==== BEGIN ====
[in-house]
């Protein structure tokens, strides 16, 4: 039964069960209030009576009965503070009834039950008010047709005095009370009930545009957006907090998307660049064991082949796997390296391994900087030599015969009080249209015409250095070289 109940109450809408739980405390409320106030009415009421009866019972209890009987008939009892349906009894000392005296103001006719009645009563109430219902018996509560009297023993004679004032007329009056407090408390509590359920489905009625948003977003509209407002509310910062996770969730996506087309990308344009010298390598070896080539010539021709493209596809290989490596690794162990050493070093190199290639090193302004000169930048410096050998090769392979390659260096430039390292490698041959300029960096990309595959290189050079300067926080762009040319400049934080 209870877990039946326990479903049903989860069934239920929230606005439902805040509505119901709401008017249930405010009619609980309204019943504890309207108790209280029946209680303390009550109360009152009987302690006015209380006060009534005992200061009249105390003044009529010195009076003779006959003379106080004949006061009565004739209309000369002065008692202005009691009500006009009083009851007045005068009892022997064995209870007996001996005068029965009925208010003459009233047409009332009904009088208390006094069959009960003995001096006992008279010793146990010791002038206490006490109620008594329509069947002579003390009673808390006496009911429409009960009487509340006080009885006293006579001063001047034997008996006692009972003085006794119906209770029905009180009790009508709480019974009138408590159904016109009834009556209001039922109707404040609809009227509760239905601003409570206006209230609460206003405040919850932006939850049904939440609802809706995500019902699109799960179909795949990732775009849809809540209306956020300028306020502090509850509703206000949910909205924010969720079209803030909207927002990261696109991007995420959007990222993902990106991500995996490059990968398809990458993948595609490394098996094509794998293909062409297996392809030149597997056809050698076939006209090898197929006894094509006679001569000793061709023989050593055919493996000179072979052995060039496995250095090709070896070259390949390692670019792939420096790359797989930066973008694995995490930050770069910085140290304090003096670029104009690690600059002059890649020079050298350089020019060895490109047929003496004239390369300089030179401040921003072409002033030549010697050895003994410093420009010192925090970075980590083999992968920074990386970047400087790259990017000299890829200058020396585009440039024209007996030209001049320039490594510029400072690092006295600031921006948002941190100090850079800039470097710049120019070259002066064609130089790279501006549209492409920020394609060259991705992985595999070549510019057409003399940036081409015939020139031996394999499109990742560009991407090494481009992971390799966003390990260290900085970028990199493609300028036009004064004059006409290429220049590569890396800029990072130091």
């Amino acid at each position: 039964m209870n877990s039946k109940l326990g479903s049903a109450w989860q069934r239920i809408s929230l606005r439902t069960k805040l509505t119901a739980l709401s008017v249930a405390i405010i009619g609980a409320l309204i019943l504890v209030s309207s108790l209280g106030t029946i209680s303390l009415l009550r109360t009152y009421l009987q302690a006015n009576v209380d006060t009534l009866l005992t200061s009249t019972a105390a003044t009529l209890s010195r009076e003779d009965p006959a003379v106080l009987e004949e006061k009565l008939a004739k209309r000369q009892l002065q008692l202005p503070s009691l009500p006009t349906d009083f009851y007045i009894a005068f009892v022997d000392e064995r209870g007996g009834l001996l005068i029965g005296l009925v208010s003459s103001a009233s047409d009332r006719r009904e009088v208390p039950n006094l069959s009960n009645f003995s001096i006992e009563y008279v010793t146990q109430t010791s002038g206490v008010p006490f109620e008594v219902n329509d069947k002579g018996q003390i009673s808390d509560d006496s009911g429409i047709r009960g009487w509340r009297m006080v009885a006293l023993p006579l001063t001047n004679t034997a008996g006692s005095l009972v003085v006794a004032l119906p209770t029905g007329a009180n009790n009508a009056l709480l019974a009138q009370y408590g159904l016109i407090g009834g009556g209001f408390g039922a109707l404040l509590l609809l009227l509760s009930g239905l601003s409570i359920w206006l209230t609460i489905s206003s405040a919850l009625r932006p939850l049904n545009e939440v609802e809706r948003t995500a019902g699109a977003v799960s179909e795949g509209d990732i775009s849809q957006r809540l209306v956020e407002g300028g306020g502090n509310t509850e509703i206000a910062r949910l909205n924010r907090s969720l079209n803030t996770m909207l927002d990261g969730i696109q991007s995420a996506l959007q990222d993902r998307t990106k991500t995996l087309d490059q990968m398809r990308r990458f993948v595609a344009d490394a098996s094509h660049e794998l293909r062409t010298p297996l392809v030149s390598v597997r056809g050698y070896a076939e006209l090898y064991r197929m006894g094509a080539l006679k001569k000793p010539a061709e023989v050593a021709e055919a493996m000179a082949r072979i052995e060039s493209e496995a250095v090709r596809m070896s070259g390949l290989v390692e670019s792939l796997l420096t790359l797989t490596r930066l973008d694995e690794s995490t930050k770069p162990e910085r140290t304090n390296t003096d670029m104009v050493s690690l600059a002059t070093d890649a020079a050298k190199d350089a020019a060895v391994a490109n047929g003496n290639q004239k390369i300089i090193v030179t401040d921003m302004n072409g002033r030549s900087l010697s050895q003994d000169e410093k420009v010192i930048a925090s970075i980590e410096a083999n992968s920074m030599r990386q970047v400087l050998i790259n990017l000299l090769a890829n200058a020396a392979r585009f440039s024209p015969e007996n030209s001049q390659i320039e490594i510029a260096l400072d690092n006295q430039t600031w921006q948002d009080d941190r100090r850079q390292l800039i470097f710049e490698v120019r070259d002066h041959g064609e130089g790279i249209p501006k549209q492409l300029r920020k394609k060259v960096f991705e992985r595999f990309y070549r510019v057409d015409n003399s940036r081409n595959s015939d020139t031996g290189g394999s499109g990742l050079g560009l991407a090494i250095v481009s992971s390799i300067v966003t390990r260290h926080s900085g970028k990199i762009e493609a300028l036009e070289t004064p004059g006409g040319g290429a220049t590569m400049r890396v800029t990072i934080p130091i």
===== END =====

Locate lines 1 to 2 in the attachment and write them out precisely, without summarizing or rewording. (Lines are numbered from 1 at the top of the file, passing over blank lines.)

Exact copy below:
[in-house]
């Protein structure tokens, strides 16, 4: 039964069960209030009576009965503070009834039950008010047709005095009370009930545009957006907090998307660049064991082949796997390296391994900087030599015969009080249209015409250095070289 109940109450809408739980405390409320106030009415009421009866019972209890009987008939009892349906009894000392005296103001006719009645009563109430219902018996509560009297023993004679004032007329009056407090408390509590359920489905009625948003977003509209407002509310910062996770969730996506087309990308344009010298390598070896080539010539021709493209596809290989490596690794162990050493070093190199290639090193302004000169930048410096050998090769392979390659260096430039390292490698041959300029960096990309595959290189050079300067926080762009040319400049934080 209870877990039946326990479903049903989860069934239920929230606005439902805040509505119901709401008017249930405010009619609980309204019943504890309207108790209280029946209680303390009550109360009152009987302690006015209380006060009534005992200061009249105390003044009529010195009076003779006959003379106080004949006061009565004739209309000369002065008692202005009691009500006009009083009851007045005068009892022997064995209870007996001996005068029965009925208010003459009233047409009332009904009088208390006094069959009960003995001096006992008279010793146990010791002038206490006490109620008594329509069947002579003390009673808390006496009911429409009960009487509340006080009885006293006579001063001047034997008996006692009972003085006794119906209770029905009180009790009508709480019974009138408590159904016109009834009556209001039922109707404040609809009227509760239905601003409570206006209230609460206003405040919850932006939850049904939440609802809706995500019902699109799960179909795949990732775009849809809540209306956020300028306020502090509850509703206000949910909205924010969720079209803030909207927002990261696109991007995420959007990222993902990106991500995996490059990968398809990458993948595609490394098996094509794998293909062409297996392809030149597997056809050698076939006209090898197929006894094509006679001569000793061709023989050593055919493996000179072979052995060039496995250095090709070896070259390949390692670019792939420096790359797989930066973008694995995490930050770069910085140290304090003096670029104009690690600059002059890649020079050298350089020019060895490109047929003496004239390369300089030179401040921003072409002033030549010697050895003994410093420009010192925090970075980590083999992968920074990386970047400087790259990017000299890829200058020396585009440039024209007996030209001049320039490594510029400072690092006295600031921006948002941190100090850079800039470097710049120019070259002066064609130089790279501006549209492409920020394609060259991705992985595999070549510019057409003399940036081409015939020139031996394999499109990742560009991407090494481009992971390799966003390990260290900085970028990199493609300028036009004064004059006409290429220049590569890396800029990072130091």